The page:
PRING IS ON THE VERGE of springing, and we are all ready to revel in the freshness and energy that comes with the new season. The first drop of fuel in your tank, also known as breakfast, is vital to how high and far that springiness will get you.
Ready to take your morning nosh to the next level? Meet the seldom bragged about, humble delight that you can make on your kitchen counter overnight: coconut kefir.
Think of it as a cross between coconut milk, which it’s made from, and the creamiest, smoothest yogurt you’ve ever had. It’s a bit like your usual yogurt having a spring break fling with a piña colada. It’s creamy and coconutty, but best of all, it’s a powerhouse of probiotics.
Similar to yogurt, traditional kefir is a fermented milk beverage made using kefir grains. The grains are a culture comprised of polysaccharides, of which kefiran is one. The grains look a bit like overcooked rice, but are actually a collection of bacteria and yeast. Stay with me here: If this all sounds too much like a science project, that’s OK, there’s an easier way to make a kefir-like creamy milk using that probiotic you have tucked away in your fridge. Where traditional kefir is often made with cow, goat or sheep milk and the above-mentioned grains, you can make an equally gut-friendly, creamy version with a can of coconut milk and a couple of probiotic capsules.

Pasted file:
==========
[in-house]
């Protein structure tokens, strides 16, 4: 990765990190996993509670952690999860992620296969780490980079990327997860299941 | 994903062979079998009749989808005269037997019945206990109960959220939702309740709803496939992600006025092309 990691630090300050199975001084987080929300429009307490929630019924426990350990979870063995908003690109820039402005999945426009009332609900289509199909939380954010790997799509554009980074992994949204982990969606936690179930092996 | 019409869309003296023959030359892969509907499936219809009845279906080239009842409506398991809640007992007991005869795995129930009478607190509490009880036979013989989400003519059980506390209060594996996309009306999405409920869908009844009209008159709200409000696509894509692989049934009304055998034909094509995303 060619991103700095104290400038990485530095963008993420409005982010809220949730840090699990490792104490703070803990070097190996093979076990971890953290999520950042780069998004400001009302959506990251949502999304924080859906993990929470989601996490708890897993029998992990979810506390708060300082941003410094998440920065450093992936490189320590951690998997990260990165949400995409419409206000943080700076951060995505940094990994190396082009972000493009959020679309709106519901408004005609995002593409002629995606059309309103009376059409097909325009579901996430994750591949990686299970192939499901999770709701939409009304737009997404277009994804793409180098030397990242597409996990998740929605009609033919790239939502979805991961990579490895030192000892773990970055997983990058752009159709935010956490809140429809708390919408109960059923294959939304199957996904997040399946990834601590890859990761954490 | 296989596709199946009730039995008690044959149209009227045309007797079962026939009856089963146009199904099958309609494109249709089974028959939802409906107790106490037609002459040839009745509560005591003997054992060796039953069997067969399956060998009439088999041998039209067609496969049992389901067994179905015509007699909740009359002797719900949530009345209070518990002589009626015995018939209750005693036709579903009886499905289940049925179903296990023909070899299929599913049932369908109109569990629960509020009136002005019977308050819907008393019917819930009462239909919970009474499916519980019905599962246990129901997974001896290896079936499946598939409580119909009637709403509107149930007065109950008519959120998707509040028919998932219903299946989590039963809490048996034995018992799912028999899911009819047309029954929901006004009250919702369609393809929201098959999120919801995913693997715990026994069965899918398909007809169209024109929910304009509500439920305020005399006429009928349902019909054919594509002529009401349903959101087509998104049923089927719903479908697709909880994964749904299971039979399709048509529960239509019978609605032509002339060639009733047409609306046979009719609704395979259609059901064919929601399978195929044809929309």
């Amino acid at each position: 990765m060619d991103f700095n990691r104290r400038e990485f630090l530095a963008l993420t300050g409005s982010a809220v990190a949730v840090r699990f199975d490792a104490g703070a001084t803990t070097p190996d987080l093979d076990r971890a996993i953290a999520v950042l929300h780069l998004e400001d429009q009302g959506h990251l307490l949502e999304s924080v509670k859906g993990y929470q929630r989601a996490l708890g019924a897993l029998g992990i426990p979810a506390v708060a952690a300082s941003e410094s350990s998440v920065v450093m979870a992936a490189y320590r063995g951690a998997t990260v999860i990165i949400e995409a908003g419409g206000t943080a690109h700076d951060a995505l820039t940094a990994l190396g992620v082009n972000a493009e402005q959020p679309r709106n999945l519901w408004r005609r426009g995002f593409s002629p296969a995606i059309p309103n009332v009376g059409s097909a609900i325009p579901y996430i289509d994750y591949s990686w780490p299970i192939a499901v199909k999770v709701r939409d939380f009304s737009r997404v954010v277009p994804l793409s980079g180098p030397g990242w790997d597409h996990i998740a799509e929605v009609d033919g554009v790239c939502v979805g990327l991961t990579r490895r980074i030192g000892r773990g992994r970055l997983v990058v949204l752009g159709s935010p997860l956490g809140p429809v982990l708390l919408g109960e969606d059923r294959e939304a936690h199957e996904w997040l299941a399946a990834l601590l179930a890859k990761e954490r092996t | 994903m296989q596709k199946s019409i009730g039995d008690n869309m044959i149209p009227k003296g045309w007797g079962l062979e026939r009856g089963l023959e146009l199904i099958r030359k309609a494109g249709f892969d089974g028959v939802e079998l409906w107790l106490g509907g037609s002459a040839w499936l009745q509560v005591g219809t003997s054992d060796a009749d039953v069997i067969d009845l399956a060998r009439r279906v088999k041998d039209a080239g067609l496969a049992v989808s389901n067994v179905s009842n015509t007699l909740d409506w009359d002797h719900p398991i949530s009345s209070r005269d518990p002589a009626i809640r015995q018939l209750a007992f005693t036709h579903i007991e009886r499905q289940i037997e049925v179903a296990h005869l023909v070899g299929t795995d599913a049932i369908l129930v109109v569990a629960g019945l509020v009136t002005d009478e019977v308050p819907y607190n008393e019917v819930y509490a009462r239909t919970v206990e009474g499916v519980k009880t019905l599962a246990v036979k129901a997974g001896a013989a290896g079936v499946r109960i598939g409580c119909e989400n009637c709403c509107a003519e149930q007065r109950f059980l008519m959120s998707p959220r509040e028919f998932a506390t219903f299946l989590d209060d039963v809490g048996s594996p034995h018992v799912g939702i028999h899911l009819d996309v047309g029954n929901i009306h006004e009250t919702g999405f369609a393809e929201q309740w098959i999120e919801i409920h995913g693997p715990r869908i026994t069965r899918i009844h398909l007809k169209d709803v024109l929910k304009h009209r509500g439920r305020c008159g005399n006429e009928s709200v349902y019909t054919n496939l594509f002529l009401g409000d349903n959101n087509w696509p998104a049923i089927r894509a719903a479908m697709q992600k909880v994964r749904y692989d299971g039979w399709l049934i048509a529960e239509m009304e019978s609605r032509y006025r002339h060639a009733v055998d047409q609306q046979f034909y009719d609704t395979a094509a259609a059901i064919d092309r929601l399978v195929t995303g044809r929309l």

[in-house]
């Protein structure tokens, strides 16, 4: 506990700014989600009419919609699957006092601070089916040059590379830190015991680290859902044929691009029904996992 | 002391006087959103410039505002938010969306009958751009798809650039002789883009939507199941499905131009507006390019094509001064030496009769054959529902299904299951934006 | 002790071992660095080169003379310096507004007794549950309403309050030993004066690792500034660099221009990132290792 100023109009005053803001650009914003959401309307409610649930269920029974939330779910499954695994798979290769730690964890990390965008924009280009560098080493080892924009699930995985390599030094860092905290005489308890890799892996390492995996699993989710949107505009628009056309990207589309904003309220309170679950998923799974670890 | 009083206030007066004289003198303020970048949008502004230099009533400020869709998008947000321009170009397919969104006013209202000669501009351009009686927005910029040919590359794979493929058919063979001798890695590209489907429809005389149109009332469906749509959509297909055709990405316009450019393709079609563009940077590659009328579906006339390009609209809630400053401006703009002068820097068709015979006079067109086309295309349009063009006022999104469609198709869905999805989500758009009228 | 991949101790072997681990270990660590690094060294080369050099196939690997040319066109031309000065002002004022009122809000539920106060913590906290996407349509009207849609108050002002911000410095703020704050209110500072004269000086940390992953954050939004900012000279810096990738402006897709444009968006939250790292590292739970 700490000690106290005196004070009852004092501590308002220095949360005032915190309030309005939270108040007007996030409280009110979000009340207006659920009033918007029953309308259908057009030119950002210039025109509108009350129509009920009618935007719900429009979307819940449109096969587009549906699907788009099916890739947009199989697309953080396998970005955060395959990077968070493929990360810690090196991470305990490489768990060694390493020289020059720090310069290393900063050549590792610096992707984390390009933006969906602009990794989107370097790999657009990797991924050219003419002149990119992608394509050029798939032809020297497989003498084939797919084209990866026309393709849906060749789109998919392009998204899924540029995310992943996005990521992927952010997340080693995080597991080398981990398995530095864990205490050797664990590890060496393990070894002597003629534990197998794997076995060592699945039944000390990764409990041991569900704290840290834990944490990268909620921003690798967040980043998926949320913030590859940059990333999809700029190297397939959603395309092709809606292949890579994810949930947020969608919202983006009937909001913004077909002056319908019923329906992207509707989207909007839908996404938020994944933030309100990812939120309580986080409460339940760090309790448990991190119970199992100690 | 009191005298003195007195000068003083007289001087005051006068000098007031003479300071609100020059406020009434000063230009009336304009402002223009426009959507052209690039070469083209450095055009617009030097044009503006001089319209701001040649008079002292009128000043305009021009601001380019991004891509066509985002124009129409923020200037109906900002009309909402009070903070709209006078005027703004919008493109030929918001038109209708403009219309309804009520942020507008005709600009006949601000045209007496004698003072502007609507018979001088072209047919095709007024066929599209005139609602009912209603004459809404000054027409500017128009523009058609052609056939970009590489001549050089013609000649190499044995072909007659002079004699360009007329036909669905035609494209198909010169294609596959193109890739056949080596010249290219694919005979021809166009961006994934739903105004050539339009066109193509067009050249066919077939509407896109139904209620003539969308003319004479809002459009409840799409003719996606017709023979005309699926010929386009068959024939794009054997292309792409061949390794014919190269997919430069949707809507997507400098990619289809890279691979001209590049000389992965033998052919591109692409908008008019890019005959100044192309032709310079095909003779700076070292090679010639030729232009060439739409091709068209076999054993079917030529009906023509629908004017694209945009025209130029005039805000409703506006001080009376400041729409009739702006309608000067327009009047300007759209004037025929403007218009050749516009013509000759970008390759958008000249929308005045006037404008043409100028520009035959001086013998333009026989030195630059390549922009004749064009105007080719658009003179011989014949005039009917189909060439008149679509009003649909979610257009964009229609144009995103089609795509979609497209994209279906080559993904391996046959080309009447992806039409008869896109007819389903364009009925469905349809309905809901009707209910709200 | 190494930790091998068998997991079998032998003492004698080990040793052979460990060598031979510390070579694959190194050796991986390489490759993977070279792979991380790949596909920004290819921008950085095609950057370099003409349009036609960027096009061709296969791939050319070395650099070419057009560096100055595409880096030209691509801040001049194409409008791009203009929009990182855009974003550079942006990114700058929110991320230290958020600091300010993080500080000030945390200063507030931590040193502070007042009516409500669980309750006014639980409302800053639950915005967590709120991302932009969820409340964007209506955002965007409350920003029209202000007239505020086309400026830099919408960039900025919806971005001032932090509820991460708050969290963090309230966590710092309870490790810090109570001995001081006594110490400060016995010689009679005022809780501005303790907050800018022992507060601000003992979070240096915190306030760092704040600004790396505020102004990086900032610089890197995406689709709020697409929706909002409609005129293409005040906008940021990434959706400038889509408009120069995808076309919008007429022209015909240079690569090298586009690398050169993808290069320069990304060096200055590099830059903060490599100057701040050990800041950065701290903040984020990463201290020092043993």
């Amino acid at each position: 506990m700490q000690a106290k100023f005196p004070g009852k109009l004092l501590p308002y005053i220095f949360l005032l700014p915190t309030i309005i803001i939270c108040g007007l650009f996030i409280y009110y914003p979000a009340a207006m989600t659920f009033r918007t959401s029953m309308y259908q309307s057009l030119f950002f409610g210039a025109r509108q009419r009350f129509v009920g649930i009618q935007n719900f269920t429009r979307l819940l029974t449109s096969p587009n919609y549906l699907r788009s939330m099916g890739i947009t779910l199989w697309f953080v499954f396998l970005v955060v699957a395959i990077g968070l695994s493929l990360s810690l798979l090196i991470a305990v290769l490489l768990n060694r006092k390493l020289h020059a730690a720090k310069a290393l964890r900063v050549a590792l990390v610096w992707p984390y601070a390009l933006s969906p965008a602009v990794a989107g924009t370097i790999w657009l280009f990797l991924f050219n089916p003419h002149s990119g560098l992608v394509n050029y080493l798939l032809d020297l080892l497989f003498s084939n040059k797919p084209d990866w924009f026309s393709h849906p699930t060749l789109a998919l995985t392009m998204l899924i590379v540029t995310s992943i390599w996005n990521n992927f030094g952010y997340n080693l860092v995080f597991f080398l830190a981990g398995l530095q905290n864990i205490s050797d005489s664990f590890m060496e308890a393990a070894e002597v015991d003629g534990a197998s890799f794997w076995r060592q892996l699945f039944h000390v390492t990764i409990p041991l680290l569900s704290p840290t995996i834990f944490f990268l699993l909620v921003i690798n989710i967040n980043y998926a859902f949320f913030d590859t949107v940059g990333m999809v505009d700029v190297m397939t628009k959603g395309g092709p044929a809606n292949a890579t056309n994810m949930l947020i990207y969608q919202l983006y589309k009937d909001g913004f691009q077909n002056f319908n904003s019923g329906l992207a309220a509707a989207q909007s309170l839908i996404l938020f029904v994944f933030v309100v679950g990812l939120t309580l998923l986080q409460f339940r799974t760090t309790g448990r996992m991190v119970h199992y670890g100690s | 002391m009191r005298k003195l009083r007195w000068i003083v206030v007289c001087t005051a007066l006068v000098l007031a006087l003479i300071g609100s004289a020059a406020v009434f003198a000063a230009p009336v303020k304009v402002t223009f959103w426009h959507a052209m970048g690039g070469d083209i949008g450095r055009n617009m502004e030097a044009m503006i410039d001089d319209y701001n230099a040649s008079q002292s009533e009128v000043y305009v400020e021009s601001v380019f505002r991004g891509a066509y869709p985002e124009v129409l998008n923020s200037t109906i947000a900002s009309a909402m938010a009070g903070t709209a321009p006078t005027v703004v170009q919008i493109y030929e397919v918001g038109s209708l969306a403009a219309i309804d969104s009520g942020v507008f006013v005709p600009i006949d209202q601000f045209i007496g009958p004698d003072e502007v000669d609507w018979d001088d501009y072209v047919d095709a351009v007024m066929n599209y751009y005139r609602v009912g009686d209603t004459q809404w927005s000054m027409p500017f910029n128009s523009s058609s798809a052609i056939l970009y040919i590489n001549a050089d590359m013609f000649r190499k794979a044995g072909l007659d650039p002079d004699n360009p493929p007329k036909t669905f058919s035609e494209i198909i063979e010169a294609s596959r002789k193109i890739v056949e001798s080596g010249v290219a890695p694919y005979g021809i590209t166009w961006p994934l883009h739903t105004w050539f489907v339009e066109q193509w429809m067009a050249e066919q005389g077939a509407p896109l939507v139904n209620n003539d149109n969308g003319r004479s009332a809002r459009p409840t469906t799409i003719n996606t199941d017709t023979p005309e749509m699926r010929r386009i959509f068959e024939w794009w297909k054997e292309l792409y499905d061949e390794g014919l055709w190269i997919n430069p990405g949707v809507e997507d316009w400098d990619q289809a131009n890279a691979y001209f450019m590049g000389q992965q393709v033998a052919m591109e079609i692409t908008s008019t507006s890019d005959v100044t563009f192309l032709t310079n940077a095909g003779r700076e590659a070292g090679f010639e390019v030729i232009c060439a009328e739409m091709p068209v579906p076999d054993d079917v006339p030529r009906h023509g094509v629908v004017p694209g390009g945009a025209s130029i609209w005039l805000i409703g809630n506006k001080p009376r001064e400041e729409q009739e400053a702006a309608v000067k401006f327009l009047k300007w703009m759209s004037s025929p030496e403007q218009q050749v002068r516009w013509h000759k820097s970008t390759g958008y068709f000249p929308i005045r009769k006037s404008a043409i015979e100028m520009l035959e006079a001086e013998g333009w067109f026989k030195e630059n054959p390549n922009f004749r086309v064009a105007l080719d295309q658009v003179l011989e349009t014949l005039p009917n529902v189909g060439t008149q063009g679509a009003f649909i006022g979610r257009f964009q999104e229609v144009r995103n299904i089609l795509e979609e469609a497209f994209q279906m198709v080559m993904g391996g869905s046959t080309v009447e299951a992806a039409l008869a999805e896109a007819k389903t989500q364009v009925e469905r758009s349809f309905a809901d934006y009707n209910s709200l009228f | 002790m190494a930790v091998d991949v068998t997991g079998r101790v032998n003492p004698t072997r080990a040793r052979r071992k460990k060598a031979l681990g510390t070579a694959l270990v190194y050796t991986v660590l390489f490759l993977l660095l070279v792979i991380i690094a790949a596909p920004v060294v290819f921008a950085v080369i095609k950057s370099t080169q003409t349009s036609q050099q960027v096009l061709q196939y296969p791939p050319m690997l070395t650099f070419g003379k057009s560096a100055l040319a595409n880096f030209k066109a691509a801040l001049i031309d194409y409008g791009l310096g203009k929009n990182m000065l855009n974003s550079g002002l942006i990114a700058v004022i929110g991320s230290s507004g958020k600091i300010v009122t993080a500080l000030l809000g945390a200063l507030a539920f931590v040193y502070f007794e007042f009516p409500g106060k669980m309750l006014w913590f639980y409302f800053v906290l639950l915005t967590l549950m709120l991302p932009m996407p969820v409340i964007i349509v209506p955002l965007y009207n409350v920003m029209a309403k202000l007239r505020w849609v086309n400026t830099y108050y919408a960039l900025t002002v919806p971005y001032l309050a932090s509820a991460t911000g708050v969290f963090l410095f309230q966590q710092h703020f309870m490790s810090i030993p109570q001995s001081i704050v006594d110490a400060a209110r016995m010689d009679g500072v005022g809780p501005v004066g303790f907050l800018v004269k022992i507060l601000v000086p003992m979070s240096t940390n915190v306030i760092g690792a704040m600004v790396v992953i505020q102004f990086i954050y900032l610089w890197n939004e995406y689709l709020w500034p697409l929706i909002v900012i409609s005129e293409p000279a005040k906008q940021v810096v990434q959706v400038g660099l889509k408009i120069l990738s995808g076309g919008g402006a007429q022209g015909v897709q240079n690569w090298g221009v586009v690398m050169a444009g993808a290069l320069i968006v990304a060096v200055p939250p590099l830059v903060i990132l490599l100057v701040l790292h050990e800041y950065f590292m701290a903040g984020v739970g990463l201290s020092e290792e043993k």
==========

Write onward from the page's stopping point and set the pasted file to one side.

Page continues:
With a homemade coconut kefir, you get all the benefits of a fermented food without the digestive upset some people experience with dairy products. Coconut kefir is rich in probiotics that help refresh and replenish the microbiome, which is essential for immune health, digestion, clear complexion and weight management.
Enjoy your coconut kefir the same way you would eat yogurt. You can serve it up with fruit, top it with granola, add it to your smoothies or blend it with your favourite fruit and honey. You can even freeze it and make your own coconut ice cream treats.
Some may say this isn’t authentic kefir because we’re not using the grains. Or, this isn’t really yogurt because we’re not using a yogurt starter culture. My take? It doesn’t matter because it’s easy, delicious and good for you. That’s a triple threat where I come from.